10 Early Symptoms of Dementia You Should Know

10 Early Symptoms of Dementia

Dementia is a collection of symptoms that can occur due to any one of a number of possible diseases. Dementia symptoms include cognitive impairment, i.e., interruption of thought processes, difficulties with communication, and ability to recollect. If you or your loved one is experiencing memory problems, it is inappropriate to immediately jump to the conclusion that dementia is the underlying culprit. A dementia diagnosis requires a person needs to have at least two types of impairment that significantly interfere with everyday life to receive a dementia diagnosis. Subtle short term memory changes or trouble with memory can be an early symptom of dementia. The changes are often subtle and tend to involve short-term memory. An older person may be able to remember events that took place years ago but not what they had for breakfast.

Other symptoms of changes in short-term memory include forgetting where they left an item, struggling to remember why they entered a particular room, or forgetting what they were supposed to do on any given day. Difficulty finding the right words Another early symptom of dementia is struggling to communicate thoughts. A person with dementia may have difficulty explaining something or finding the right words to express themselves. Having a conversation with a person who has dementia can be difficult, and it may take longer than usual to conclude.

    Changes in Mood

A change in mood is also common with dementia. If you have dementia, it isn’t always easy to recognize this in yourself, but you may notice this change in someone else. Depression, for instance, is typical of early dementia. Along with mood changes, you might also see a shift in personality. One typical type of personality change seen with dementia is a shift from being shy to outgoing.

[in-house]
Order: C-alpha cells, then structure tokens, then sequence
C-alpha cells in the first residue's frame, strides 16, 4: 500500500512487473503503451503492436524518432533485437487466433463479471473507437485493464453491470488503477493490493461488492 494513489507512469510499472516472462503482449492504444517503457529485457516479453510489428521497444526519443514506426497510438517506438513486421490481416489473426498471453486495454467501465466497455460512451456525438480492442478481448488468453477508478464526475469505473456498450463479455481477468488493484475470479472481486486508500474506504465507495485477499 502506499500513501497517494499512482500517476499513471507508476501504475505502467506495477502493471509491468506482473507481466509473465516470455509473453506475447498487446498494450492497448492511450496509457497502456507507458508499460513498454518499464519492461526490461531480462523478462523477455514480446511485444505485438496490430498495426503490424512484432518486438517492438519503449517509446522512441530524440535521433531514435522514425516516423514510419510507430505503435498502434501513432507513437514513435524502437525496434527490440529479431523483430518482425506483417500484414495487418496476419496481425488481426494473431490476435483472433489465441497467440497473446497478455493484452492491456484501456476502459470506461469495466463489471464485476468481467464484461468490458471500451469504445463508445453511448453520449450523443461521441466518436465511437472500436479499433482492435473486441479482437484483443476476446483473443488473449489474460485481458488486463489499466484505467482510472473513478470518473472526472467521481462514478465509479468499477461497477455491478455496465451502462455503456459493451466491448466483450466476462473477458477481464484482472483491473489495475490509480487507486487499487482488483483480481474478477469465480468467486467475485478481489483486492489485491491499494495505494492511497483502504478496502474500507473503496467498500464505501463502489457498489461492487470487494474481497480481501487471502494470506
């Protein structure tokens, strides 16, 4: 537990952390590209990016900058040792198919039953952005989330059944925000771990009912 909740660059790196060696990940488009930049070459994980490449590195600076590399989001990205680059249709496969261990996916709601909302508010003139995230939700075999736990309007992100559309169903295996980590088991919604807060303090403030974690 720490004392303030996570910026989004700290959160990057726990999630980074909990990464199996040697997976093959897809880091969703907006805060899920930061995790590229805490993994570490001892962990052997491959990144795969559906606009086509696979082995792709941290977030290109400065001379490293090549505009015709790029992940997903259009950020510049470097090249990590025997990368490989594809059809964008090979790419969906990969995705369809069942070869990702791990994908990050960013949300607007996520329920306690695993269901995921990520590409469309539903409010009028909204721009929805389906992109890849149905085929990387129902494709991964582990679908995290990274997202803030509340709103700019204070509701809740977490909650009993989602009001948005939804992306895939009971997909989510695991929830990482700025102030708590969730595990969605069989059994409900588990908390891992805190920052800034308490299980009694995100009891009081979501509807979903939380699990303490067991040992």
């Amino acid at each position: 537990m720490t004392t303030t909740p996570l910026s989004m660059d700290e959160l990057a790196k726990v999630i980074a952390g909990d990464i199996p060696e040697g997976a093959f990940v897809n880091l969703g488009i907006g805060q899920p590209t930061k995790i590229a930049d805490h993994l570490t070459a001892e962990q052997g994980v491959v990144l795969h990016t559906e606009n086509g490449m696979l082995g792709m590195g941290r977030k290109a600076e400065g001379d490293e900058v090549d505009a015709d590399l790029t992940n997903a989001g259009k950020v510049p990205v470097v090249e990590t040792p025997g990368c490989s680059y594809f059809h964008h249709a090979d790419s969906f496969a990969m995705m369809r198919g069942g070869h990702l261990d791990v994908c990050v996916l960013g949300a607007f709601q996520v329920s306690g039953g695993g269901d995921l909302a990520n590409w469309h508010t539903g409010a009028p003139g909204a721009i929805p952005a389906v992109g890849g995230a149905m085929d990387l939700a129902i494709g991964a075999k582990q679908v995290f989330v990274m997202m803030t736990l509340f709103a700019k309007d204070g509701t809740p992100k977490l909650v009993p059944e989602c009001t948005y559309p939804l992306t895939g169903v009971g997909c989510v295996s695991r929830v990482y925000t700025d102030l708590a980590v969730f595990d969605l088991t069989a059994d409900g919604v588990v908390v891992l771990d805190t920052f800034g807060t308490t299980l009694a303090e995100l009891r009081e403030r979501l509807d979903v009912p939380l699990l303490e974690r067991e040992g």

This is because the condition often affects judgment.

    Apathy

Apathy, or listlessness, commonly occurs in early dementia. A person with symptoms could lose interest in hobbies or activities. They may not want to go out anymore or do anything fun. They may lose interest in spending time with friends and family, and they may seem emotionally flat.

    Difficulty Completing Normal Tasks

A subtle shift in the ability to complete normal tasks may indicate that someone has early dementia. This usually starts with difficulty doing more complex tasks like balancing a checkbook or playing games that have a lot of rules. Along with the struggle to complete familiar tasks, they may struggle to learn how to do new things or follow new routines.

    Confusion

Someone in the early stages of dementia frequently becomes confused. When memory, thinking, or judgment lapses, occur, confusion may also arise as the person can no longer remember faces, find the right words, or interact with others normally. Confusion occurs for a number of reasons and applies to different situations. For example, the person may misplace their car keys, forget what comes next in the day, or have difficulty remembering someone they’ve met before.

    Difficulty Following Storylines

Difficulty following storylines is a classic indicator of early dementia. Just as finding and using the right words becomes difficult, people with dementia sometimes forget the meanings of words they hear or struggle to follow along with conversations or TV programs.

    A Failing Sense of Direction

Dementia onset commonly brings with it the deterioration of the sense of direction and spatial orientation.

This can mean not recognizing once-familiar landmarks and forgetting regularly used directions. It also becomes more difficult to follow a series of directions and step-by-step instructions.